The “capable of repetition, yet evading review” exception to the mootness doctrine is well established, although it is construed narrowly. Barr, 626 F.3d at 105–06. According to the Supreme Court, the party arguing for the exception has the burden of showing that “(1) the challenged action is in its duration too short to be fully litigated prior to cessation or expiration; and (2) there is a reasonable expectation or a demonstrated probability that the same complaining party will be subject to the same action again.” FEC v. Wis. Right To Life, Inc., 551 U.S. 449, 462 (2007) (citing Spencer v. Kemna, 523 U.S. 1, 17 (1998)) (internal quotation marks omitted); see also Barr, 626 F.3d at 105–06. In this case, even if we assume—without examining the issue—that appellants could show the requisite short timing for the exception to apply, they would clearly fail to meet their burden as to the second prong of the test: that there be a reasonable expectation or a demonstrated probability that they will be subjected to non-ATR-equipped body scanners in the future.
Appellants argue that, although they do not yet know the precise locations in which the government will choose to redeploy the backscatter scanners, it is reasonable to suppose that they will be scanned again in the future. However, the basis for their argument rests on the threadbare assertion that, because they reside in major metropolitan areas, they are “no strangers to mass transit and government buildings,” and therefore are likely to confront backscatter scanners again. This statement is entirely speculative and we find that it is insufficient to prevent this case from becoming moot. See Doe No. 1 v. Reed, 697 F.3d 1235, 1239 (9th Cir.2012) (“A moot case cannot be revived by alleged future harm that is so remote and speculative that there is no tangible prejudice to the existing interests of the parties.” (internal quotation marks omitted)); Protestant Mem'l Med. Ctr., Inc. v. Maram, 471 F.3d 724, 732 (7th Cir.2006) (“[P]ure speculation as to future injury is not sufficient to meet the exception to mootness .” (internal quotation marks omitted)).
The truth of the matter is that the government has not revealed where it plans to redeploy the decommissioned backscatter machines, or whether it intends to reuse them on the traveling public at all. There are a myriad of possibilities and it may very well be that appellants will never be subjected to the backscatter machines again. “[I]t is the original plaintiff, rather than some other party, who must bear the onus of repeated exposure to the challenged conduct in order to meet the ‘capable of repetition’ standard.” Ramírez v. Sánchez–Ramos, 438 F.3d 92, 101 (1st Cir.2006). We thus find that, on this record, appellants have failed to demonstrate that they remain at risk for the harm about which they complain, namely, being scanned with non-ATR-equipped backscatter machines in the future.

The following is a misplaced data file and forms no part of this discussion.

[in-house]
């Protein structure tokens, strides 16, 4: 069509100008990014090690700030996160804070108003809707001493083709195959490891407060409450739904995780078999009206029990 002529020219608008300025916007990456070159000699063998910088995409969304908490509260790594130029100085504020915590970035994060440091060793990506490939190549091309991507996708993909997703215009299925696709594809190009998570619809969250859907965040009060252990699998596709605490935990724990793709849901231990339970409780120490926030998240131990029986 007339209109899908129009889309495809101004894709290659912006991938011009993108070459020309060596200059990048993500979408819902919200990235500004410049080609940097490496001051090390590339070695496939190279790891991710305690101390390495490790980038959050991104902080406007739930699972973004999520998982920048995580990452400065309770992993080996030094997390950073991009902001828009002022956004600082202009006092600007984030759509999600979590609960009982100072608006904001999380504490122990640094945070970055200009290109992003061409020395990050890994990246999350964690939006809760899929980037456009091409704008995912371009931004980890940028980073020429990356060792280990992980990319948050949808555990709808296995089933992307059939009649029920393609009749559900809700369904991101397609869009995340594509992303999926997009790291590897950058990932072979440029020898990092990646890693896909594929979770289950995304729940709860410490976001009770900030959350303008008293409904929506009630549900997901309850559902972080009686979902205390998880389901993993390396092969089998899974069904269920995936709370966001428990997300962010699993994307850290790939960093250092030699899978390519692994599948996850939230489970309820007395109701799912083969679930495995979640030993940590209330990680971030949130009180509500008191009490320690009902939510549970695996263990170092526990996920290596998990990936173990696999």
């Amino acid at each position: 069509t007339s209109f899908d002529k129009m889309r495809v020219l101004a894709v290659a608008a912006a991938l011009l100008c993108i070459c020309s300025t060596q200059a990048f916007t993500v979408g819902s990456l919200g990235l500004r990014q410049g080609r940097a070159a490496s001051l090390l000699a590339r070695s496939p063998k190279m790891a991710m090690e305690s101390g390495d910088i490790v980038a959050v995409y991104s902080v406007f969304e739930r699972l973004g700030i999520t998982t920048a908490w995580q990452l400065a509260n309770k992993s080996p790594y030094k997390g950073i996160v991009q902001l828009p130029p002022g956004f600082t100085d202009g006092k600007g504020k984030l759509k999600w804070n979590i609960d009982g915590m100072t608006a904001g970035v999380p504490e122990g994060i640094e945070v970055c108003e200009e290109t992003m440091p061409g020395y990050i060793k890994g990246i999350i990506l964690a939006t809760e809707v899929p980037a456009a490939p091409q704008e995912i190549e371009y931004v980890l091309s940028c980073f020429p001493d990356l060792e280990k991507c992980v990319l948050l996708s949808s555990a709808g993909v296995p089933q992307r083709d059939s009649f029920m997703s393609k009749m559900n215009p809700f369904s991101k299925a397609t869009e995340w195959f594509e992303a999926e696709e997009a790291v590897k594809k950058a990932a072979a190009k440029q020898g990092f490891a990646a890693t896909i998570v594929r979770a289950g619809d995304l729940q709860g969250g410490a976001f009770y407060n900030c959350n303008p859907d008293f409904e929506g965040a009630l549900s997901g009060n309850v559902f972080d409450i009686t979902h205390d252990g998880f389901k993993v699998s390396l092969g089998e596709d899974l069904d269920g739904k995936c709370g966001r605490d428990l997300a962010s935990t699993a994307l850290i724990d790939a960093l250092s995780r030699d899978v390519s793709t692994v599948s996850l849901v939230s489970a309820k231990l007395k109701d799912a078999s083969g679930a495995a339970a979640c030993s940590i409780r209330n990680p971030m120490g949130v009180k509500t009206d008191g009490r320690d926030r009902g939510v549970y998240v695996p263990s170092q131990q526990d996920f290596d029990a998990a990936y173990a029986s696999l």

As appellants have been unable to establish the applicability of the “capable of repetition” exception, it is clear to us that no live case or controversy remains and that their claims against the use of the backscatter machines must be dismissed as moot. Ramírez, 438 F.3d at 100 (noting that, where “intervening events have wiped the slate clean, the case has become moot.”).
For the foregoing reasons, we vacate the judgment below and remand with instructions to dismiss the case as moot. The parties shall bear their own costs.
Vacated and Remanded.
1. Said statute provides as follows:[A] person disclosing a substantial interest in an order issued by the Secretary of Transportation (or the Under Secretary of Transportation for Security with respect to security duties and powers designated to be carried out by the Under Secretary or the Administrator of the Federal Aviation Administration with respect to aviation duties and powers designated to be carried out by the Administrator) ․ may apply for review of the order by filing a petition for review in the United States Court of Appeals for the District of Columbia Circuit or in the court of appeals of the United States for the circuit in which the person resides or has its principal place of business.
2. 49 U.S.C. § 44901(l)(1)(C) defines ATR as “software installed on an advanced imaging technology that produces a generic image of the individual being screened that is the same as the images produced for all other screened individuals.”
3. We must recognize that several courts around the country have already resolved the statutory jurisdiction question in favor of the government. See, e.g., Blitz v. Napolitano, 700 F.3d 733, 739–40 (4th Cir.2012); Roberts v. Napolitano, 463 Fed. App'x 4 (D.C.Cir .2012); Corbett v. United States, 458 Fed. App'x 866, 871 (11th Cir.2012) (all holding that courts of appeals have exclusive jurisdiction to hear challenges against the 2010 SOP).
4. In addition, in a recent notice of proposed rulemaking, the TSA manifested its intent to remove all non-ATR-equipped scanners from security checkpoints by June 1, 2013. We may also take judicial notice of this fact. Baur v. Veneman, 352 F.3d 625, 638 n. 12 (2d Cir.2003) (“[T]he court of appeals may take judicial notice of a proposed rule published in the Federal Register․”).
5. At oral argument, appellant Redfern recognized that once all backscatter scanners were removed from all checkpoints, appellants would no longer have a free-standing claim against TSA's use of enhanced pat-downs, as they do not intend to opt out of ATR-equipped millimeter-wave scanners.
TORRUELLA, Circuit Judge.